Most Americans drink caffeine every day. It’s in tea, coffee, chocolate, colas, green tea, and some dietary supplements and medications including cold and flu remedies. But how much caffeine can a pregnant woman consume safely?
The average American person consumes about 300mg of caffeine every day – that’s roughly equivalent to one to three cups of coffee and one or two bars of chocolate, and that’s how it’s usually consumed. But is that a safe amount, or do pregnant women need to cut down from that? And how much do you consume?
The first thing you need to do is read the labels of any supplements or medicines you’re taking. Add up the doses of caffeine you’re taking there for a daily amount. Next, look at what you eat and drink. The chocolate in chocolate milk or chocolate biscuits counts towards toward this total, but it’s so low that it’s safe to ignore unless you consume those foods in huge quantities.
By far the biggest source of caffeine in most Americans’ diets is coffee, though you need to check your tea and green tea intake too. The average cup of coffee will contain somewhere between 80 and 300mg of caffeine. If you’re brewing a stronger blend, or you like your coffee stronger, ratchet up the numbers accordingly. Remember, the idea isn’t to figure out to the nearest milligram exactly how much caffeine you’re taking on every day. Just a ball park figure is all we’re after.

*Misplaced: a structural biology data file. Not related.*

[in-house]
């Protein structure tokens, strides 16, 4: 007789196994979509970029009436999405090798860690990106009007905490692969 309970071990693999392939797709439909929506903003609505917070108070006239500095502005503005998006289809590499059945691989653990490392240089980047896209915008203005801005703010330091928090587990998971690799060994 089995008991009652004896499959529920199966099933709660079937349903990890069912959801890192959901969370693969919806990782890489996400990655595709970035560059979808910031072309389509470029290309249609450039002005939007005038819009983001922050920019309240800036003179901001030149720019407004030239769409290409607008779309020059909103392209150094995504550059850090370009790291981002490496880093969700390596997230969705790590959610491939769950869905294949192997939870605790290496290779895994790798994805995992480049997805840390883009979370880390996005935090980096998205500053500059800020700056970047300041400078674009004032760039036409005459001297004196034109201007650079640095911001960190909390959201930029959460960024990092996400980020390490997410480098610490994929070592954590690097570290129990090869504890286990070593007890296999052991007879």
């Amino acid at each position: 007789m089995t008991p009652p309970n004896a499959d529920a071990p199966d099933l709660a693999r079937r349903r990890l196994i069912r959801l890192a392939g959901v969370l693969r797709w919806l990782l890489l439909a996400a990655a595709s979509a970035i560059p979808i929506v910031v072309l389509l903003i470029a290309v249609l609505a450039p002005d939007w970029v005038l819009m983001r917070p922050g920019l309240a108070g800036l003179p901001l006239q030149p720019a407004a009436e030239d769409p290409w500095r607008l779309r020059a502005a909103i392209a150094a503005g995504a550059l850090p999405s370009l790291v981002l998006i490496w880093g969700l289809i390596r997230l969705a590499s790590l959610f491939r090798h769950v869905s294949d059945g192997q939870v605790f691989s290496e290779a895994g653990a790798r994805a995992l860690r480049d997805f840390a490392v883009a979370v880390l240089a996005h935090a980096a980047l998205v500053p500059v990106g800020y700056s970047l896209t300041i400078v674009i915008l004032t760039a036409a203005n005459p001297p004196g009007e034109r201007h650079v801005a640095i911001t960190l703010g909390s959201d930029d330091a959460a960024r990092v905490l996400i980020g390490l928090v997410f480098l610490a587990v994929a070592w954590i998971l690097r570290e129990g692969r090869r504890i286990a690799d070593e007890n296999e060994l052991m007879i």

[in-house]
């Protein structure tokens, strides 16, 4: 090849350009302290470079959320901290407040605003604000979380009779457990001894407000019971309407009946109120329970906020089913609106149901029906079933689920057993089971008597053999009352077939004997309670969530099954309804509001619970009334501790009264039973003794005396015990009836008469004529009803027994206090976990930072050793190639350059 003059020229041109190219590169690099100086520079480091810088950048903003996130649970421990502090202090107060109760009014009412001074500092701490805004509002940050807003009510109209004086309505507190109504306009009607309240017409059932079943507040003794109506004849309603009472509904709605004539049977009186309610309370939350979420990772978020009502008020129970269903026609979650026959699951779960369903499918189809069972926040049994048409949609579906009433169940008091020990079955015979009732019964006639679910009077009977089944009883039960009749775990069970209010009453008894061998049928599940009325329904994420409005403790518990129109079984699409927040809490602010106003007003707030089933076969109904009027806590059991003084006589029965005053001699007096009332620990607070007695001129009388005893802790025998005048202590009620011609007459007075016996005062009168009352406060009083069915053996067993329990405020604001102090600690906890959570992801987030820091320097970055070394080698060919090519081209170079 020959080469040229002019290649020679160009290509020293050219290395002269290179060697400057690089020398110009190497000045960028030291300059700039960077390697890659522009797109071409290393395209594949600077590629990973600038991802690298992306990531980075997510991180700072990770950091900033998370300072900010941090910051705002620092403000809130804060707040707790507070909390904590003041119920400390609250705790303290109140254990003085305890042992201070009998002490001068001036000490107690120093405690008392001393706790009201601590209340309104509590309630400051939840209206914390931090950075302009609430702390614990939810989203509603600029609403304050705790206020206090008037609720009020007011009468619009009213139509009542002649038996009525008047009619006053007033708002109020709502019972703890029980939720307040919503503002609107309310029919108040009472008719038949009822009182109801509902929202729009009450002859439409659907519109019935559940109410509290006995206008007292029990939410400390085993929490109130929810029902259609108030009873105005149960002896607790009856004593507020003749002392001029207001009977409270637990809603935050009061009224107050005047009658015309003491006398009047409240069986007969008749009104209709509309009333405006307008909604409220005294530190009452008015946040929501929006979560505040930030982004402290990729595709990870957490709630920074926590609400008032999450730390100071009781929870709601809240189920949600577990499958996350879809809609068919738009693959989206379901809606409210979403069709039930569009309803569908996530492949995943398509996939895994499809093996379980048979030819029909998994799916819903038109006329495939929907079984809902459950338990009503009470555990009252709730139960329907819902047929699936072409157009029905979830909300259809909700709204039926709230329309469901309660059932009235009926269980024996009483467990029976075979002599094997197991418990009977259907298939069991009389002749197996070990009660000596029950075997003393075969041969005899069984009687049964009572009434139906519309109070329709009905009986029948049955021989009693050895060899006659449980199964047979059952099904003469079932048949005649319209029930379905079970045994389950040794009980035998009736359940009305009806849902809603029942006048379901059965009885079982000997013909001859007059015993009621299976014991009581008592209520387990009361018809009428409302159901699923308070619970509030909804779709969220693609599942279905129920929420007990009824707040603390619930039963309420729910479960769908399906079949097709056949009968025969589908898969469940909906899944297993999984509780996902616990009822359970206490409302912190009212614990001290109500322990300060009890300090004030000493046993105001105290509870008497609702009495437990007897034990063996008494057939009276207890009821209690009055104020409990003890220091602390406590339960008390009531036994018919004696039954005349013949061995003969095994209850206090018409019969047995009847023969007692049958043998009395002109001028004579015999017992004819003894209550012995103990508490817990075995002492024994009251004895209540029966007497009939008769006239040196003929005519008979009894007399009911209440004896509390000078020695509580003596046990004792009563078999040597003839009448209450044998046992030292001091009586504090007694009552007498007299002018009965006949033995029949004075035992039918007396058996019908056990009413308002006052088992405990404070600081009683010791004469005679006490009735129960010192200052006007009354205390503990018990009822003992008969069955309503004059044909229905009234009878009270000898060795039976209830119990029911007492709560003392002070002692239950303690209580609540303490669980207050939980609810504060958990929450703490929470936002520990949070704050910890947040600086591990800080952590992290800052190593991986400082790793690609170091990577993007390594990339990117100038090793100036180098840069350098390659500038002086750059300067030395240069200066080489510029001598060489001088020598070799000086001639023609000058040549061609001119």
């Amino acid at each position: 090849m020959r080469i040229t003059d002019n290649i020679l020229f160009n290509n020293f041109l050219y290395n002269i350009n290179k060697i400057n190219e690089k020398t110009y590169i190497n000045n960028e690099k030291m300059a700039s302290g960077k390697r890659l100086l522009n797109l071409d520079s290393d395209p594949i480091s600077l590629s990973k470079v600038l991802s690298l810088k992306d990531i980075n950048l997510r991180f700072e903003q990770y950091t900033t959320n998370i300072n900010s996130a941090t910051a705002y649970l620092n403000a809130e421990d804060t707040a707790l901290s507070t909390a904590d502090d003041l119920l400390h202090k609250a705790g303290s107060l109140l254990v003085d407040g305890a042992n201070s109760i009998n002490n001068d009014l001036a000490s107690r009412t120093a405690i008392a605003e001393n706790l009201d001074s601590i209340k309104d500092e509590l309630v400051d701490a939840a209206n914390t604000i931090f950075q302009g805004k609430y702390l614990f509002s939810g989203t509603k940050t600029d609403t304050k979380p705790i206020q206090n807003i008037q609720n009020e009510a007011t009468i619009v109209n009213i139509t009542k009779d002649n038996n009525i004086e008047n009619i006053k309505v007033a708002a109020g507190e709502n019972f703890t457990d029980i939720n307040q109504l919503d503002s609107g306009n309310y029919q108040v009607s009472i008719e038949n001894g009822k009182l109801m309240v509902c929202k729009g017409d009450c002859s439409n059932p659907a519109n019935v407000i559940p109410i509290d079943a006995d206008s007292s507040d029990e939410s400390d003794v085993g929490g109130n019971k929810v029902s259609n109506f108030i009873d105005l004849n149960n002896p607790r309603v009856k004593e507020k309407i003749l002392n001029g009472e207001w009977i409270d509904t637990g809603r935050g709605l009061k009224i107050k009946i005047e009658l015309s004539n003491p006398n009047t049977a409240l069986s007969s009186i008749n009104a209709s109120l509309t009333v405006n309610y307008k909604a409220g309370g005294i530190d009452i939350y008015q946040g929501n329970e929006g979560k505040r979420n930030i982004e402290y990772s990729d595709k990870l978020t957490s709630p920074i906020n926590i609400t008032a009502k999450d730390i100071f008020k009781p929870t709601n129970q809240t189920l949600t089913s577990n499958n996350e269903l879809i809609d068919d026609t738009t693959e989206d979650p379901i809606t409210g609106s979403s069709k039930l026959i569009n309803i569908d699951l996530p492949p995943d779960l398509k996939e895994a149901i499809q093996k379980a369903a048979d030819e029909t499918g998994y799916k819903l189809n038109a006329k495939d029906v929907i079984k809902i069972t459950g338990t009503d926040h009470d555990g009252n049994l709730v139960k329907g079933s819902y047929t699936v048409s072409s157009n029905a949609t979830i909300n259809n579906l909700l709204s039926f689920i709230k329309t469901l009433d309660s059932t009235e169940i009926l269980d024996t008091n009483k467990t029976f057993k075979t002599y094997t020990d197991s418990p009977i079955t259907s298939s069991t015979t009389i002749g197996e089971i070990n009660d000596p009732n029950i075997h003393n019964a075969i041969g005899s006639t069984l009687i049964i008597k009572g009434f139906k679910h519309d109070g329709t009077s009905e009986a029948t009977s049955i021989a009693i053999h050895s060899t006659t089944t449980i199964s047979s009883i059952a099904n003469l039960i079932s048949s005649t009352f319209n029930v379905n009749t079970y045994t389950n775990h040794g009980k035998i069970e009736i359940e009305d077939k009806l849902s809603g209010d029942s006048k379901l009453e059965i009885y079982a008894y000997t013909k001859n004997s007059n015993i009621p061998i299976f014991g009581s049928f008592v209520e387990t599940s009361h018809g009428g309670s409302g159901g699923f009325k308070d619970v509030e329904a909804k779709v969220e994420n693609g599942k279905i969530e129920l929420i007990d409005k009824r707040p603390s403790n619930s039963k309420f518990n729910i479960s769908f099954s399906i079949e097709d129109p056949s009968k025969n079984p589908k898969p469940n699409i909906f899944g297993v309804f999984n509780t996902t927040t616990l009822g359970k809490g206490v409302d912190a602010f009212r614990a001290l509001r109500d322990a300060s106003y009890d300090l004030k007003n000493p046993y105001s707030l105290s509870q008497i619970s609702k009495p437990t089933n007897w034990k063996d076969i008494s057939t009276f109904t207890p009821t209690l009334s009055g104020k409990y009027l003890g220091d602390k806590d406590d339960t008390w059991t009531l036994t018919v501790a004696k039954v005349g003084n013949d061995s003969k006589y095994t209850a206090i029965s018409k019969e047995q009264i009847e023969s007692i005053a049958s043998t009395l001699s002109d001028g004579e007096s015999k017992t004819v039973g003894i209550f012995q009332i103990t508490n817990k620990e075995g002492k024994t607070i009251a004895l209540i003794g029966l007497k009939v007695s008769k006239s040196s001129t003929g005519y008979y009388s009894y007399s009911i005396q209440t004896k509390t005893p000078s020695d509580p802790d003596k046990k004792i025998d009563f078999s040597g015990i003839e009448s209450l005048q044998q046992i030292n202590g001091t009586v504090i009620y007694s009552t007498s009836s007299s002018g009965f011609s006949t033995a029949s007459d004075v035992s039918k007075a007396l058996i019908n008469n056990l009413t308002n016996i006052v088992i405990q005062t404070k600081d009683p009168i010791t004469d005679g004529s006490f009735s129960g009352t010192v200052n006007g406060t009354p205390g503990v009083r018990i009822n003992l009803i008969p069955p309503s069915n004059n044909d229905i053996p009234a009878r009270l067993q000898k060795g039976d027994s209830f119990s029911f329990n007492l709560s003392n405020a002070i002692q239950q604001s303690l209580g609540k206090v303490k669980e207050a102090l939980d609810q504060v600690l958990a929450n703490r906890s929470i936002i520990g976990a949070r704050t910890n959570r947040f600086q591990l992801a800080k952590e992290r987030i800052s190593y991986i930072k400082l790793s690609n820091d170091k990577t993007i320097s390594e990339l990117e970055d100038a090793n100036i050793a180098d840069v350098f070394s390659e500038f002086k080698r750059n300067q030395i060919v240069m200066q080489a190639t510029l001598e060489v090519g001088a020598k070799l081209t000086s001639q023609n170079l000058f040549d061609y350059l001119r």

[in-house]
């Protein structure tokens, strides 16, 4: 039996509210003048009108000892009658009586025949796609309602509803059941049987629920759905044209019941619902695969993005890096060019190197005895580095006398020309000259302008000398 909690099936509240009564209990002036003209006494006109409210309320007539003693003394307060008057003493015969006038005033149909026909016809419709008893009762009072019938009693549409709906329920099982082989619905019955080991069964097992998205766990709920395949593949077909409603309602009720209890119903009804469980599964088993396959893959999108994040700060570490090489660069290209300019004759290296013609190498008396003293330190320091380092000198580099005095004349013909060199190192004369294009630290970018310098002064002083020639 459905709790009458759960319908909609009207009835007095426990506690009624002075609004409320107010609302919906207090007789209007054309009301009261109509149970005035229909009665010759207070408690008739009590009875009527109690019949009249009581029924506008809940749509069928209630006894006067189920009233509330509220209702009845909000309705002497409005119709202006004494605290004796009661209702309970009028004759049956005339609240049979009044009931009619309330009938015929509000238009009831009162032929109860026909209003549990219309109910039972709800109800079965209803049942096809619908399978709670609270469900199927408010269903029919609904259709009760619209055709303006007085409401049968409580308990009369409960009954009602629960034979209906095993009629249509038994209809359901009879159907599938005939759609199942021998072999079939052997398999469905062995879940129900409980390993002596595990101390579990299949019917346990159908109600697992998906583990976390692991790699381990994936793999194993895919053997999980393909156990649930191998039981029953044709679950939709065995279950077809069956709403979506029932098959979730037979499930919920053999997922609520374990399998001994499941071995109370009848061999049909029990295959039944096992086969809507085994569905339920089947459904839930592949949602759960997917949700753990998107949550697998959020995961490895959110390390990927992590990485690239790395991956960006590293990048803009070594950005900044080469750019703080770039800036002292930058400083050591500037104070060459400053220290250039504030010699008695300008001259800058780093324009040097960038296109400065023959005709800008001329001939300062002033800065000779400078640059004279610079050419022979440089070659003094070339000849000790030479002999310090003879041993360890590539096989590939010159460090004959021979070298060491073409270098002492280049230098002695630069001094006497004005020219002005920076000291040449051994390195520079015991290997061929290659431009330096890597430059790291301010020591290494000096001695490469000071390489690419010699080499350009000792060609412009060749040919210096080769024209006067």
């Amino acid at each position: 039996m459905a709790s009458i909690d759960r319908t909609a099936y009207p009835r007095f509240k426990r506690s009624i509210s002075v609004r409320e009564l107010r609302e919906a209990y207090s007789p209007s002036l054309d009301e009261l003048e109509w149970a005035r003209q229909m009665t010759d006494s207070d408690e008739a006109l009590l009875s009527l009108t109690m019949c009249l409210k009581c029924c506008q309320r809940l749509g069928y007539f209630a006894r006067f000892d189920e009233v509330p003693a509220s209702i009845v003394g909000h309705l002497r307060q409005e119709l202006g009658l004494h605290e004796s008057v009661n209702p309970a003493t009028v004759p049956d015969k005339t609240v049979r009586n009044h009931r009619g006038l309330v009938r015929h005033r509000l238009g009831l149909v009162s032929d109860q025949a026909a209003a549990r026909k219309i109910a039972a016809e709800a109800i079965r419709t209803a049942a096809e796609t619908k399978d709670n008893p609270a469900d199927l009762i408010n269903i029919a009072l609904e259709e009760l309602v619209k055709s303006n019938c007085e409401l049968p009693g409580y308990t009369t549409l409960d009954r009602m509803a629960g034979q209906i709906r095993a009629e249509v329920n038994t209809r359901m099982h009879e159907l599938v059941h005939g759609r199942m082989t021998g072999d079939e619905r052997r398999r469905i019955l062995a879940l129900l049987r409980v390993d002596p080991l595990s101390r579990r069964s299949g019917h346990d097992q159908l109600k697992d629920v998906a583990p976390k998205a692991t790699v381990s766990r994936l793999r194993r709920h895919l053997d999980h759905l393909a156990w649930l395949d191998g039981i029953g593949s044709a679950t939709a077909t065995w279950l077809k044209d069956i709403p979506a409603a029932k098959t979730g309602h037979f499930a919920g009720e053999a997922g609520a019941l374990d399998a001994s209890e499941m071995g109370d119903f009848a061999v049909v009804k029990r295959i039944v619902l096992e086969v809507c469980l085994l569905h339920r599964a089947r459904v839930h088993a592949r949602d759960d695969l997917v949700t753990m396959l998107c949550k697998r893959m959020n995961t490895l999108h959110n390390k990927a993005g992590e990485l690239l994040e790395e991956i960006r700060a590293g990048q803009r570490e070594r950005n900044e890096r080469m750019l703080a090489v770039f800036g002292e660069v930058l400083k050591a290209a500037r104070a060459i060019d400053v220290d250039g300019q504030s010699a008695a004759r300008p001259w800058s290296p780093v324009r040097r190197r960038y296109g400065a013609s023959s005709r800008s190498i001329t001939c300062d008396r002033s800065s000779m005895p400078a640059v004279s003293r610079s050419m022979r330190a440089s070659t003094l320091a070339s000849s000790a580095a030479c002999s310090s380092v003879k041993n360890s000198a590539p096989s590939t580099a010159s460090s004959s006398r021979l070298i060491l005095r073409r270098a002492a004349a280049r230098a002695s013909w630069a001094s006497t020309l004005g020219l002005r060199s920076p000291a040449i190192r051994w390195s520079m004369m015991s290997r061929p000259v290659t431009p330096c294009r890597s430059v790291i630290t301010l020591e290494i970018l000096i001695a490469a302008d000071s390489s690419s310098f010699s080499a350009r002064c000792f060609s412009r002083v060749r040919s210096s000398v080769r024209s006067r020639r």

Caffeine in pregnancy is associated with three problems: miscarriage, low birth weight and neural tube disorders. The risk is fairly low for miscarriages but obviously it’s such a traumatic event that any risk factor that can be eliminated should be. Low birth weight is much more common. The threshold that’s been set for these is 200mg.
The third problem, neural tube defects, is due to high doses of caffeine interfering with the body’s capacity to absorb folic acid, which is vital for nervous system development. Without it, babies can develop spina bifida, where the spinal cord doesn’t connect properly, causing a lifetime of pain and reduced function. Fortunately, the 200mg rule applies here as well. As long as you’re not consuming more caffeine than this altogether daily, you should be perfectly safe.
As we’ve already seen though, most of as are consuming more caffeine than that.?So cutting out colas, using lower-caffeine coffee blends or just drinking less tea and coffee could all be useful strategies in brining total caffeine intake down. And beware of cold and flu remedies: always read the label, as some have very high doses of caffeine in and you could be taking your whole day’s allowance right there without knowing it!
Small or moderate doses of caffeine are perfectly safe during pregnancy and there will be times when favorite treats will be very welcome. But you need to moderate your intake. Apart from that there’s no reason not to enjoy your morning coffee when you’re pregnant.
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